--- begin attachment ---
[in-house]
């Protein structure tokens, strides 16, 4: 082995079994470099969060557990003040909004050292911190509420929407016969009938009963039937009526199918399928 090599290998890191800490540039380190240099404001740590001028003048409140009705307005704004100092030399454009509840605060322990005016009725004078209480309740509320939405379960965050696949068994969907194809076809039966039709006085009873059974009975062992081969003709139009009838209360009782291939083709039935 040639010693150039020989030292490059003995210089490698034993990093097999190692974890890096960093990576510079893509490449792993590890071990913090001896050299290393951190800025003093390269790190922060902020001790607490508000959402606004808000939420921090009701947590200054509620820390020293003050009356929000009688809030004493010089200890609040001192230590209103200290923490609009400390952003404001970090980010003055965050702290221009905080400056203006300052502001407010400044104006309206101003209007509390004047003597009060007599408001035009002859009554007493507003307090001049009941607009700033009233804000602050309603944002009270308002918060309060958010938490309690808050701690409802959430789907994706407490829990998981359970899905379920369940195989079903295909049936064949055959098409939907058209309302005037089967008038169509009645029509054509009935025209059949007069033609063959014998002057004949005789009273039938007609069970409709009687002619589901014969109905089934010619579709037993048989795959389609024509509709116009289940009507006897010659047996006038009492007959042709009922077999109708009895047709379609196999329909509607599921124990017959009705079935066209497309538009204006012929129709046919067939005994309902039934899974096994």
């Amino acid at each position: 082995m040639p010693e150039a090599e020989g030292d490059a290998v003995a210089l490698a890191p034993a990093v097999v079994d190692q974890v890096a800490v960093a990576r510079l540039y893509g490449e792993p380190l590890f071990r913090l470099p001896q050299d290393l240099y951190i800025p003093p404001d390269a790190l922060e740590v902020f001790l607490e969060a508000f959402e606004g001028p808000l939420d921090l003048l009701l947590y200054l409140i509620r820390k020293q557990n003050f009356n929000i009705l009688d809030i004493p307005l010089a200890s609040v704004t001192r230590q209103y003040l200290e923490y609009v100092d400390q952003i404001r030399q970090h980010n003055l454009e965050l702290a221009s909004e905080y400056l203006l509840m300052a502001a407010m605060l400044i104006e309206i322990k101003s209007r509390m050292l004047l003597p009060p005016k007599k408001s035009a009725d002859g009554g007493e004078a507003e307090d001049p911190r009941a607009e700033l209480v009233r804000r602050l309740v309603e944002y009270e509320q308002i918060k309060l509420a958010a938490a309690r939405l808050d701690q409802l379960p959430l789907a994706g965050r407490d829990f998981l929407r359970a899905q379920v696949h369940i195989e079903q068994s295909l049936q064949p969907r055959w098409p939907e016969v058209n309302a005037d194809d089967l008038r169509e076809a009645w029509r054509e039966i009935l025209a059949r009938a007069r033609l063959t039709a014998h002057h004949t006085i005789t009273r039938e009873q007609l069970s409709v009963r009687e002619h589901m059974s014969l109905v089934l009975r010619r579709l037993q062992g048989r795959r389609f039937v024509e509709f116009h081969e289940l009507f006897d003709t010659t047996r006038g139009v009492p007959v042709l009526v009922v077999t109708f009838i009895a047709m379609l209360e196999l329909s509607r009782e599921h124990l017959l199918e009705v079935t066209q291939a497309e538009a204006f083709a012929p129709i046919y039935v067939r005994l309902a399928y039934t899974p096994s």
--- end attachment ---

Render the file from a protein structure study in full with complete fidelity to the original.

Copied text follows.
[in-house]
């Protein structure tokens, strides 16, 4: 082995079994470099969060557990003040909004050292911190509420929407016969009938009963039937009526199918399928 090599290998890191800490540039380190240099404001740590001028003048409140009705307005704004100092030399454009509840605060322990005016009725004078209480309740509320939405379960965050696949068994969907194809076809039966039709006085009873059974009975062992081969003709139009009838209360009782291939083709039935 040639010693150039020989030292490059003995210089490698034993990093097999190692974890890096960093990576510079893509490449792993590890071990913090001896050299290393951190800025003093390269790190922060902020001790607490508000959402606004808000939420921090009701947590200054509620820390020293003050009356929000009688809030004493010089200890609040001192230590209103200290923490609009400390952003404001970090980010003055965050702290221009905080400056203006300052502001407010400044104006309206101003209007509390004047003597009060007599408001035009002859009554007493507003307090001049009941607009700033009233804000602050309603944002009270308002918060309060958010938490309690808050701690409802959430789907994706407490829990998981359970899905379920369940195989079903295909049936064949055959098409939907058209309302005037089967008038169509009645029509054509009935025209059949007069033609063959014998002057004949005789009273039938007609069970409709009687002619589901014969109905089934010619579709037993048989795959389609024509509709116009289940009507006897010659047996006038009492007959042709009922077999109708009895047709379609196999329909509607599921124990017959009705079935066209497309538009204006012929129709046919067939005994309902039934899974096994």
């Amino acid at each position: 082995m040639p010693e150039a090599e020989g030292d490059a290998v003995a210089l490698a890191p034993a990093v097999v079994d190692q974890v890096a800490v960093a990576r510079l540039y893509g490449e792993p380190l590890f071990r913090l470099p001896q050299d290393l240099y951190i800025p003093p404001d390269a790190l922060e740590v902020f001790l607490e969060a508000f959402e606004g001028p808000l939420d921090l003048l009701l947590y200054l409140i509620r820390k020293q557990n003050f009356n929000i009705l009688d809030i004493p307005l010089a200890s609040v704004t001192r230590q209103y003040l200290e923490y609009v100092d400390q952003i404001r030399q970090h980010n003055l454009e965050l702290a221009s909004e905080y400056l203006l509840m300052a502001a407010m605060l400044i104006e309206i322990k101003s209007r509390m050292l004047l003597p009060p005016k007599k408001s035009a009725d002859g009554g007493e004078a507003e307090d001049p911190r009941a607009e700033l209480v009233r804000r602050l309740v309603e944002y009270e509320q308002i918060k309060l509420a958010a938490a309690r939405l808050d701690q409802l379960p959430l789907a994706g965050r407490d829990f998981l929407r359970a899905q379920v696949h369940i195989e079903q068994s295909l049936q064949p969907r055959w098409p939907e016969v058209n309302a005037d194809d089967l008038r169509e076809a009645w029509r054509e039966i009935l025209a059949r009938a007069r033609l063959t039709a014998h002057h004949t006085i005789t009273r039938e009873q007609l069970s409709v009963r009687e002619h589901m059974s014969l109905v089934l009975r010619r579709l037993q062992g048989r795959r389609f039937v024509e509709f116009h081969e289940l009507f006897d003709t010659t047996r006038g139009v009492p007959v042709l009526v009922v077999t109708f009838i009895a047709m379609l209360e196999l329909s509607r009782e599921h124990l017959l199918e009705v079935t066209q291939a497309e538009a204006f083709a012929p129709i046919y039935v067939r005994l309902a399928y039934t899974p096994s």